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How I choose between a Hot or Cold Laminator?

Jeff McRitchie posted this on Jul 2, 2015

When it comes down to choosing between a hot and cold laminator, there are many things to think about. While both of these types of machines will provide you with durable, preserved documents, there are differences between the two of them in regards to available supplies, cost, and so on. So here’s what you need to think about when shopping for a laminator so you can choose the right one.

  • What supplies are available. One of the most important considerations when deciding what type of laminator to get is the availability and selection of supplies. Thermal pouches are GBC HeatSeal Ultima 35 EzLoad 12" Roll Laminator - 1701680pretty easy to find and there are a lot of different sizes to choose from. (You’ll be able to laminate small items like business cards and larger ones such as maps and menus.) There aren’t as many sizes available when it comes to cold laminating supplies. This won’t be too much of a problem if you’re working with a roll laminator but it could be an issue with a device that handles pouches.
  • How much time you want to save. You’re probably a very busy person and are looking for a device that can provide you with quick results. If that’s the case, a cold device would be a particularly good choice because it wouldn’t require any warm-up time. There are some thermal machines that can take in excess of ten minutes to heat up which can be really inconvenient when you’re trying to get things done in a short amount of time.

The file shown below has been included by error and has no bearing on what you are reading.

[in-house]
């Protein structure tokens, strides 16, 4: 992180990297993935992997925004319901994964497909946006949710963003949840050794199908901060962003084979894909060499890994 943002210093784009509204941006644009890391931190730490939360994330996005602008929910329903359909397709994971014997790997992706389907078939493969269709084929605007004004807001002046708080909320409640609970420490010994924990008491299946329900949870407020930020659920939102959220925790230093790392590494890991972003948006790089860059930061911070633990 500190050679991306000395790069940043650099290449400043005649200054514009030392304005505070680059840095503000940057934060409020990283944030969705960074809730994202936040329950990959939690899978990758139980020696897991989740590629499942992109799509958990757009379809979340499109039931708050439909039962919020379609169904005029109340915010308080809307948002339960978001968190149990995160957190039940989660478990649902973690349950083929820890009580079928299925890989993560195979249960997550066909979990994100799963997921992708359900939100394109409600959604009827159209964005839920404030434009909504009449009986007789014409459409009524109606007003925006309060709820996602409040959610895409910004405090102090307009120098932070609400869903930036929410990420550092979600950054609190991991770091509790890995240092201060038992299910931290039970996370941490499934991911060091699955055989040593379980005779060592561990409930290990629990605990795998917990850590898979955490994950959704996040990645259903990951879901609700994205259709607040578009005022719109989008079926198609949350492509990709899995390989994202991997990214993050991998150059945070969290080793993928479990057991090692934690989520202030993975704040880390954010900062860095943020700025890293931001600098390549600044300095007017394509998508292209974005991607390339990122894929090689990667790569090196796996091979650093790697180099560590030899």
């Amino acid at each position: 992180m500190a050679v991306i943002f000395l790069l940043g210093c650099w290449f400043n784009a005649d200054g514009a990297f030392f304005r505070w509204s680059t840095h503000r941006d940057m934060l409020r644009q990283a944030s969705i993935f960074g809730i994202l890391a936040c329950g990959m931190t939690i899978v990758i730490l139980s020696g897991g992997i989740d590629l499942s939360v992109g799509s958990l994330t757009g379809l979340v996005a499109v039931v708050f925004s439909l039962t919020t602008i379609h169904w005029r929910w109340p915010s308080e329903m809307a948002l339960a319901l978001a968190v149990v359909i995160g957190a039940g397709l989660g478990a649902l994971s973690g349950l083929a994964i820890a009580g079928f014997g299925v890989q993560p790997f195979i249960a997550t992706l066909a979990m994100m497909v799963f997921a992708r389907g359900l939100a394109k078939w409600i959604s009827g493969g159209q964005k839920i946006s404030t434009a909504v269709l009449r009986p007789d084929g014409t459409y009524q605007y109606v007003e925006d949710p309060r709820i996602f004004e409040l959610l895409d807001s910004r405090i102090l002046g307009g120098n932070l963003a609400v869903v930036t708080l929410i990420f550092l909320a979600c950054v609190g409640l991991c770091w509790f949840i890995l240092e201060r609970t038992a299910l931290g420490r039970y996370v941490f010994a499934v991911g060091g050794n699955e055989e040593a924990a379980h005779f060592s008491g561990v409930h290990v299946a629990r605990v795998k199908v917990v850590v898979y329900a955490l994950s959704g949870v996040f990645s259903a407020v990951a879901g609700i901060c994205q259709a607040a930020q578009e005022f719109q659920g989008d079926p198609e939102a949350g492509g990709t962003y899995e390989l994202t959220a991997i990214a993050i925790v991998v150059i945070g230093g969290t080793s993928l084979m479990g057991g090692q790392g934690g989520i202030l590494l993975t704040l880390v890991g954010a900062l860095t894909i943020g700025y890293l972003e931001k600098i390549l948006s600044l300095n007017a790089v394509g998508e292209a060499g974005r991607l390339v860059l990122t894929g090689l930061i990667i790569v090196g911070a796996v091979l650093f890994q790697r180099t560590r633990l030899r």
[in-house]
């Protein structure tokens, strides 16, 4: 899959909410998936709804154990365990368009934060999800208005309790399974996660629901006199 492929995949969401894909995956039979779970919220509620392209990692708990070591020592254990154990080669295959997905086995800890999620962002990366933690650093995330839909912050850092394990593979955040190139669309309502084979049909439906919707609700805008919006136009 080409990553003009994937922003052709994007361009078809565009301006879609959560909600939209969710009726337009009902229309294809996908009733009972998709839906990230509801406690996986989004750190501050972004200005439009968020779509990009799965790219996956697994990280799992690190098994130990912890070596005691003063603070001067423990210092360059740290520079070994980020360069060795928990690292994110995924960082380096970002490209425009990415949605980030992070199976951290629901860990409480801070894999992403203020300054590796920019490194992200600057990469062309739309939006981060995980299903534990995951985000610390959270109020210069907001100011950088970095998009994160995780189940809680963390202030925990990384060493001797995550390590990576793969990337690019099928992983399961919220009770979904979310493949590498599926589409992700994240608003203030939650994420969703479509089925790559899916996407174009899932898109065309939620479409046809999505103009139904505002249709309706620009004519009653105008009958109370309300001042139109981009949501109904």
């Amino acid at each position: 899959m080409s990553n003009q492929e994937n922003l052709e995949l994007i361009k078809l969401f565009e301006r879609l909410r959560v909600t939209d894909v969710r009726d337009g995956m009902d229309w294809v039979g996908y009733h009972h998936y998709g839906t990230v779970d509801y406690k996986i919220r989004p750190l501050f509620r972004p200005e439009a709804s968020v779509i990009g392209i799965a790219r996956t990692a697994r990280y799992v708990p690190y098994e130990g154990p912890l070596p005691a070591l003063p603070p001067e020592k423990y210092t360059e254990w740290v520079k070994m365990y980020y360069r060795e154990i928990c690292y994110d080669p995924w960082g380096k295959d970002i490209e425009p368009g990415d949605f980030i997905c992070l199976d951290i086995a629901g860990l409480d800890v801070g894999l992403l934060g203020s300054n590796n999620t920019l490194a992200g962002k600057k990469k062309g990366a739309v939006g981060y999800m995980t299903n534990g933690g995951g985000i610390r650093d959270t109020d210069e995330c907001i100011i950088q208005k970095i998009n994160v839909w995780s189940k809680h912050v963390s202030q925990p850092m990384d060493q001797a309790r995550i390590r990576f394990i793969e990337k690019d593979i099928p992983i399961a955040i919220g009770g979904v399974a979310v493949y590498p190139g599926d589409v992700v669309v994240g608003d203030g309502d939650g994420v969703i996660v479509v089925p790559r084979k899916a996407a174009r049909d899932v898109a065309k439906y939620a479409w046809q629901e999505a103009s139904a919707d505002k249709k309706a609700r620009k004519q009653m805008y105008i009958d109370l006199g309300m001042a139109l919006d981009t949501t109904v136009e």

• The cost of the device. Of course, cost is going to be an issue whether you’re buying a car, a computer, or a laminator. Laminators are available at all price points but you should keep in mind that you do get what you pay for. That said, thermal machines are usually a bit more expensive than cold ones simply because they cost more to produce. (The difference in price isn’t too great but it is there.) However, you will find that the supplies need for cold lamination are more expensive than what you need for thermal processing. So going with the cold machine could end up costing you a bit more in the long run.
  • What you’re going to be laminating. Something you absolutely must think about before getting a laminator is what you plan on laminating. The size of your materials will play a part because you’ll need a roll laminator to process large items such as posters. Also, there are some materials that shouldn’t be processed by a hot machine including documents and photos that have been printed with water-based ink. These items can be damaged when exposed to heat so if you’re going to be working with a lot of them, a cold device might be best. Or you may want to go with a laminator that can do both hot and cold lamination. It’s up to you.